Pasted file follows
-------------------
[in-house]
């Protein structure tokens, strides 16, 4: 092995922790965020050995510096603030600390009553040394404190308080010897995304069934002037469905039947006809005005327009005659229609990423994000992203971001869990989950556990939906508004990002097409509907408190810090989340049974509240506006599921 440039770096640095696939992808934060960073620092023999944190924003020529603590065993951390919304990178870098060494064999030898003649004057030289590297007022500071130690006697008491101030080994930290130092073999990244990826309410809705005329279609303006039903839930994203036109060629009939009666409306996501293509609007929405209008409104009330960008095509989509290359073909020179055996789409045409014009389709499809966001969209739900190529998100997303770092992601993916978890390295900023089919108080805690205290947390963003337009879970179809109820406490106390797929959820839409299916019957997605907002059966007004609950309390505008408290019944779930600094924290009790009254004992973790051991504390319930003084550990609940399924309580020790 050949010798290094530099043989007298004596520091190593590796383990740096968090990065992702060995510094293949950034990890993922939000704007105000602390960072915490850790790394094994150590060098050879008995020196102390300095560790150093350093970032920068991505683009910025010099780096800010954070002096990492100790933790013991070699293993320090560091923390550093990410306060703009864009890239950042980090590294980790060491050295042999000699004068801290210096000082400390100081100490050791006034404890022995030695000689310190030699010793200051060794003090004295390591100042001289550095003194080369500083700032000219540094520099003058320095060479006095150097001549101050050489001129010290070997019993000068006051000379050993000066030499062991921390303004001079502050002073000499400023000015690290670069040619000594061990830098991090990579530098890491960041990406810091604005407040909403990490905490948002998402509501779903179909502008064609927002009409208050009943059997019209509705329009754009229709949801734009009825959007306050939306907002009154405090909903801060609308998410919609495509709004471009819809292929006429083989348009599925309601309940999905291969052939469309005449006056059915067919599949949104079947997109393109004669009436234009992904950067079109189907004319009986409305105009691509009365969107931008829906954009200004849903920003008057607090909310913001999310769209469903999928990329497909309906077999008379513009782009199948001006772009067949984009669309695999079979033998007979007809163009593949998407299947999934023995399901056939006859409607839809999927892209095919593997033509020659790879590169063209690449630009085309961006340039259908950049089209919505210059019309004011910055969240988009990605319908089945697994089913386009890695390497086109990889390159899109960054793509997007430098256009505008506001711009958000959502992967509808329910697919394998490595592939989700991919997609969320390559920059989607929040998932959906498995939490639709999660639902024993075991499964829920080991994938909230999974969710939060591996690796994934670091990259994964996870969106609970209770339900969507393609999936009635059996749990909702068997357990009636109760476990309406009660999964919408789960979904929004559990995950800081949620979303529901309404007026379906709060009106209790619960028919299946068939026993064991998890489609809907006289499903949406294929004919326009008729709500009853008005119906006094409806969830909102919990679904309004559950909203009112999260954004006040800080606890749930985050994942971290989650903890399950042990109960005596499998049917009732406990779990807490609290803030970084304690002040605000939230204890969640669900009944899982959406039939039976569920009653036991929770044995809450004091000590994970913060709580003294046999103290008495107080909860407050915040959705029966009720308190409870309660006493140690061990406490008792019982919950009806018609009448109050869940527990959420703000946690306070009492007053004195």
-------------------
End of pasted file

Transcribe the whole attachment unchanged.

[in-house]
């Protein structure tokens, strides 16, 4: 092995922790965020050995510096603030600390009553040394404190308080010897995304069934002037469905039947006809005005327009005659229609990423994000992203971001869990989950556990939906508004990002097409509907408190810090989340049974509240506006599921 440039770096640095696939992808934060960073620092023999944190924003020529603590065993951390919304990178870098060494064999030898003649004057030289590297007022500071130690006697008491101030080994930290130092073999990244990826309410809705005329279609303006039903839930994203036109060629009939009666409306996501293509609007929405209008409104009330960008095509989509290359073909020179055996789409045409014009389709499809966001969209739900190529998100997303770092992601993916978890390295900023089919108080805690205290947390963003337009879970179809109820406490106390797929959820839409299916019957997605907002059966007004609950309390505008408290019944779930600094924290009790009254004992973790051991504390319930003084550990609940399924309580020790 050949010798290094530099043989007298004596520091190593590796383990740096968090990065992702060995510094293949950034990890993922939000704007105000602390960072915490850790790394094994150590060098050879008995020196102390300095560790150093350093970032920068991505683009910025010099780096800010954070002096990492100790933790013991070699293993320090560091923390550093990410306060703009864009890239950042980090590294980790060491050295042999000699004068801290210096000082400390100081100490050791006034404890022995030695000689310190030699010793200051060794003090004295390591100042001289550095003194080369500083700032000219540094520099003058320095060479006095150097001549101050050489001129010290070997019993000068006051000379050993000066030499062991921390303004001079502050002073000499400023000015690290670069040619000594061990830098991090990579530098890491960041990406810091604005407040909403990490905490948002998402509501779903179909502008064609927002009409208050009943059997019209509705329009754009229709949801734009009825959007306050939306907002009154405090909903801060609308998410919609495509709004471009819809292929006429083989348009599925309601309940999905291969052939469309005449006056059915067919599949949104079947997109393109004669009436234009992904950067079109189907004319009986409305105009691509009365969107931008829906954009200004849903920003008057607090909310913001999310769209469903999928990329497909309906077999008379513009782009199948001006772009067949984009669309695999079979033998007979007809163009593949998407299947999934023995399901056939006859409607839809999927892209095919593997033509020659790879590169063209690449630009085309961006340039259908950049089209919505210059019309004011910055969240988009990605319908089945697994089913386009890695390497086109990889390159899109960054793509997007430098256009505008506001711009958000959502992967509808329910697919394998490595592939989700991919997609969320390559920059989607929040998932959906498995939490639709999660639902024993075991499964829920080991994938909230999974969710939060591996690796994934670091990259994964996870969106609970209770339900969507393609999936009635059996749990909702068997357990009636109760476990309406009660999964919408789960979904929004559990995950800081949620979303529901309404007026379906709060009106209790619960028919299946068939026993064991998890489609809907006289499903949406294929004919326009008729709500009853008005119906006094409806969830909102919990679904309004559950909203009112999260954004006040800080606890749930985050994942971290989650903890399950042990109960005596499998049917009732406990779990807490609290803030970084304690002040605000939230204890969640669900009944899982959406039939039976569920009653036991929770044995809450004091000590994970913060709580003294046999103290008495107080909860407050915040959705029966009720308190409870309660006493140690061990406490008792019982919950009806018609009448109050869940527990959420703000946690306070009492007053004195």